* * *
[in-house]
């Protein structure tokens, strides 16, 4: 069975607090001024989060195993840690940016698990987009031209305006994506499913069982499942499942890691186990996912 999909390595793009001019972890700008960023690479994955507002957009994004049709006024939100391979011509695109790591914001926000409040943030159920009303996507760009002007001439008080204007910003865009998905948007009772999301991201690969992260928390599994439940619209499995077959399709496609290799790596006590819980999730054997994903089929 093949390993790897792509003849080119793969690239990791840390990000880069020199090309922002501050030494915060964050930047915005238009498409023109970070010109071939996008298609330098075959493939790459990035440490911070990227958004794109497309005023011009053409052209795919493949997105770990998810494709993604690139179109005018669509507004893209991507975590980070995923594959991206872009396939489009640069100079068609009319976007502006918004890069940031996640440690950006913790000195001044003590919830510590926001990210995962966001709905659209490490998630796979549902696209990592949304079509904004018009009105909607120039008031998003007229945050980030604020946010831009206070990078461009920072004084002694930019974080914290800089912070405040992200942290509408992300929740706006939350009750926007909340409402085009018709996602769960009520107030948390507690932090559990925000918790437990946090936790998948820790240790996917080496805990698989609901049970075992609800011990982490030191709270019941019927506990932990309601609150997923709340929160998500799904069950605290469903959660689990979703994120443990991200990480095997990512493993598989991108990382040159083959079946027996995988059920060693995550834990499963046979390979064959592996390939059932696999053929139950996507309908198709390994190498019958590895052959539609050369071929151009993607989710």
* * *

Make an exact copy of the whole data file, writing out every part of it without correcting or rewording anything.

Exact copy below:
[in-house]
């Protein structure tokens, strides 16, 4: 069975607090001024989060195993840690940016698990987009031209305006994506499913069982499942499942890691186990996912 999909390595793009001019972890700008960023690479994955507002957009994004049709006024939100391979011509695109790591914001926000409040943030159920009303996507760009002007001439008080204007910003865009998905948007009772999301991201690969992260928390599994439940619209499995077959399709496609290799790596006590819980999730054997994903089929 093949390993790897792509003849080119793969690239990791840390990000880069020199090309922002501050030494915060964050930047915005238009498409023109970070010109071939996008298609330098075959493939790459990035440490911070990227958004794109497309005023011009053409052209795919493949997105770990998810494709993604690139179109005018669509507004893209991507975590980070995923594959991206872009396939489009640069100079068609009319976007502006918004890069940031996640440690950006913790000195001044003590919830510590926001990210995962966001709905659209490490998630796979549902696209990592949304079509904004018009009105909607120039008031998003007229945050980030604020946010831009206070990078461009920072004084002694930019974080914290800089912070405040992200942290509408992300929740706006939350009750926007909340409402085009018709996602769960009520107030948390507690932090559990925000918790437990946090936790998948820790240790996917080496805990698989609901049970075992609800011990982490030191709270019941019927506990932990309601609150997923709340929160998500799904069950605290469903959660689990979703994120443990991200990480095997990512493993598989991108990382040159083959079946027996995988059920060693995550834990499963046979390979064959592996390939059932696999053929139950996507309908198709390994190498019958590895052959539609050369071929151009993607989710």